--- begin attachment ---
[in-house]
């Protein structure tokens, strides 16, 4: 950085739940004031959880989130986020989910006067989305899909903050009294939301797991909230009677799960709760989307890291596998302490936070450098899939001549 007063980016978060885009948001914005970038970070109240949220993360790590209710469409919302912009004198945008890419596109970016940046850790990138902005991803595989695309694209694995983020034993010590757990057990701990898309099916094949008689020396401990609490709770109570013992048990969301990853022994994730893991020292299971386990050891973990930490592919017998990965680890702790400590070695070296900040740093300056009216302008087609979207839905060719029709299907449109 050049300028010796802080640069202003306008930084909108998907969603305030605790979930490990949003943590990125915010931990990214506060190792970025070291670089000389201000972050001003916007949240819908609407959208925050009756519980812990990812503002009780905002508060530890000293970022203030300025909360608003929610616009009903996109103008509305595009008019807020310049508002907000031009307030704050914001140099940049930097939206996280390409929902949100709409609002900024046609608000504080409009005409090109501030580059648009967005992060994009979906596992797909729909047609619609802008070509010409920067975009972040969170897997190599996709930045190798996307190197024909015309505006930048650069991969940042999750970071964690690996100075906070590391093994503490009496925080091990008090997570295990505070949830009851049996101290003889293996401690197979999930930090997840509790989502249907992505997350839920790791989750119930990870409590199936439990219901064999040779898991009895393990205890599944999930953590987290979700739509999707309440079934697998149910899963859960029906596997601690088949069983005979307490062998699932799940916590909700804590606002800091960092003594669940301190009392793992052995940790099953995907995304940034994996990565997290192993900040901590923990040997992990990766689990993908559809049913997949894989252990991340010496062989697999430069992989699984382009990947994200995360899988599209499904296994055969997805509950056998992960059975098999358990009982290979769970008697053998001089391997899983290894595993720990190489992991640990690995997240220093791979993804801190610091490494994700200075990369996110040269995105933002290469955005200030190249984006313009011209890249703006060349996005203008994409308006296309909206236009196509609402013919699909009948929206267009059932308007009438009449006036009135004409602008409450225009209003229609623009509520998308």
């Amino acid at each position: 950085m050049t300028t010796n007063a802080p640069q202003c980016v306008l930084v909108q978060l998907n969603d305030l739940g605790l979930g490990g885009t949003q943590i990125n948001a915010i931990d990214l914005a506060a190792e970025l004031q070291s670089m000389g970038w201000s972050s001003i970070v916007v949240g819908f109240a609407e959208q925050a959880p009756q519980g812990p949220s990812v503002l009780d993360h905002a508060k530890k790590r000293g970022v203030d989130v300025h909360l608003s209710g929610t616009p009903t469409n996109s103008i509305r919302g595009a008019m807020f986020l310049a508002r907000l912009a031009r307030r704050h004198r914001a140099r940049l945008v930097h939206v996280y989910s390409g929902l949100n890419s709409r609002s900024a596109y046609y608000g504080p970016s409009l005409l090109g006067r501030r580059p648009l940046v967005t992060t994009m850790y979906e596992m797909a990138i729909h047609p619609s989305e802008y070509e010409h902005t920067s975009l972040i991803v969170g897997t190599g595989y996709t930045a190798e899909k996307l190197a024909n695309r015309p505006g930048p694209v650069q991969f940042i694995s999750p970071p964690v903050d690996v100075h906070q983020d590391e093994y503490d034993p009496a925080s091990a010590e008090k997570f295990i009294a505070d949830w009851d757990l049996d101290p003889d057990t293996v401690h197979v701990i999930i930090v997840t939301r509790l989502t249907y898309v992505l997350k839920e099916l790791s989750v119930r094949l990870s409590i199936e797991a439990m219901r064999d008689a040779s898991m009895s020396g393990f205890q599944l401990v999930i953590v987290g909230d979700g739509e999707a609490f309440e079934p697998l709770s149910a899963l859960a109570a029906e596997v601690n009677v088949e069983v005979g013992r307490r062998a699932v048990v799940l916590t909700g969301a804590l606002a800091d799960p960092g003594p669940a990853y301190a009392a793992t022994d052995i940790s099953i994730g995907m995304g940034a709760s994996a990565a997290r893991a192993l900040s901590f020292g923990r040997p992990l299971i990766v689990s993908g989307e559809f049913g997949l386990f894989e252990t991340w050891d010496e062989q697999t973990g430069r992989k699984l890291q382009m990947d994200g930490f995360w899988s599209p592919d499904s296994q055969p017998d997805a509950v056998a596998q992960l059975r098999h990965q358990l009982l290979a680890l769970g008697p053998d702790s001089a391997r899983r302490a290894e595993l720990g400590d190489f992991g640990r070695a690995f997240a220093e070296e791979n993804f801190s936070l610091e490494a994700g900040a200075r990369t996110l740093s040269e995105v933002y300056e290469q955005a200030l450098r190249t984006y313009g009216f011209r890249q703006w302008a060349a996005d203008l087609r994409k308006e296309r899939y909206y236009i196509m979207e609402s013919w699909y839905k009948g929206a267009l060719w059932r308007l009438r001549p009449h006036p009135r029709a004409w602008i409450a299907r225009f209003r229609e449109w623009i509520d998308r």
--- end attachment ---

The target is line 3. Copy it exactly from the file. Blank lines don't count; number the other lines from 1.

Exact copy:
């Amino acid at each position: 950085m050049t300028t010796n007063a802080p640069q202003c980016v306008l930084v909108q978060l998907n969603d305030l739940g605790l979930g490990g885009t949003q943590i990125n948001a915010i931990d990214l914005a506060a190792e970025l004031q070291s670089m000389g970038w201000s972050s001003i970070v916007v949240g819908f109240a609407e959208q925050a959880p009756q519980g812990p949220s990812v503002l009780d993360h905002a508060k530890k790590r000293g970022v203030d989130v300025h909360l608003s209710g929610t616009p009903t469409n996109s103008i509305r919302g595009a008019m807020f986020l310049a508002r907000l912009a031009r307030r704050h004198r914001a140099r940049l945008v930097h939206v996280y989910s390409g929902l949100n890419s709409r609002s900024a596109y046609y608000g504080p970016s409009l005409l090109g006067r501030r580059p648009l940046v967005t992060t994009m850790y979906e596992m797909a990138i729909h047609p619609s989305e802008y070509e010409h902005t920067s975009l972040i991803v969170g897997t190599g595989y996709t930045a190798e899909k996307l190197a024909n695309r015309p505006g930048p694209v650069q991969f940042i694995s999750p970071p964690v903050d690996v100075h906070q983020d590391e093994y503490d034993p009496a925080s091990a010590e008090k997570f295990i009294a505070d949830w009851d757990l049996d101290p003889d057990t293996v401690h197979v701990i999930i930090v997840t939301r509790l989502t249907y898309v992505l997350k839920e099916l790791s989750v119930r094949l990870s409590i199936e797991a439990m219901r064999d008689a040779s898991m009895s020396g393990f205890q599944l401990v999930i953590v987290g909230d979700g739509e999707a609490f309440e079934p697998l709770s149910a899963l859960a109570a029906e596997v601690n009677v088949e069983v005979g013992r307490r062998a699932v048990v799940l916590t909700g969301a804590l606002a800091d799960p960092g003594p669940a990853y301190a009392a793992t022994d052995i940790s099953i994730g995907m995304g940034a709760s994996a990565a997290r893991a192993l900040s901590f020292g923990r040997p992990l299971i990766v689990s993908g989307e559809f049913g997949l386990f894989e252990t991340w050891d010496e062989q697999t973990g430069r992989k699984l890291q382009m990947d994200g930490f995360w899988s599209p592919d499904s296994q055969p017998d997805a509950v056998a596998q992960l059975r098999h990965q358990l009982l290979a680890l769970g008697p053998d702790s001089a391997r899983r302490a290894e595993l720990g400590d190489f992991g640990r070695a690995f997240a220093e070296e791979n993804f801190s936070l610091e490494a994700g900040a200075r990369t996110l740093s040269e995105v933002y300056e290469q955005a200030l450098r190249t984006y313009g009216f011209r890249q703006w302008a060349a996005d203008l087609r994409k308006e296309r899939y909206y236009i196509m979207e609402s013919w699909y839905k009948g929206a267009l060719w059932r308007l009438r001549p009449h006036p009135r029709a004409w602008i409450a299907r225009f209003r229609e449109w623009i509520d998308r």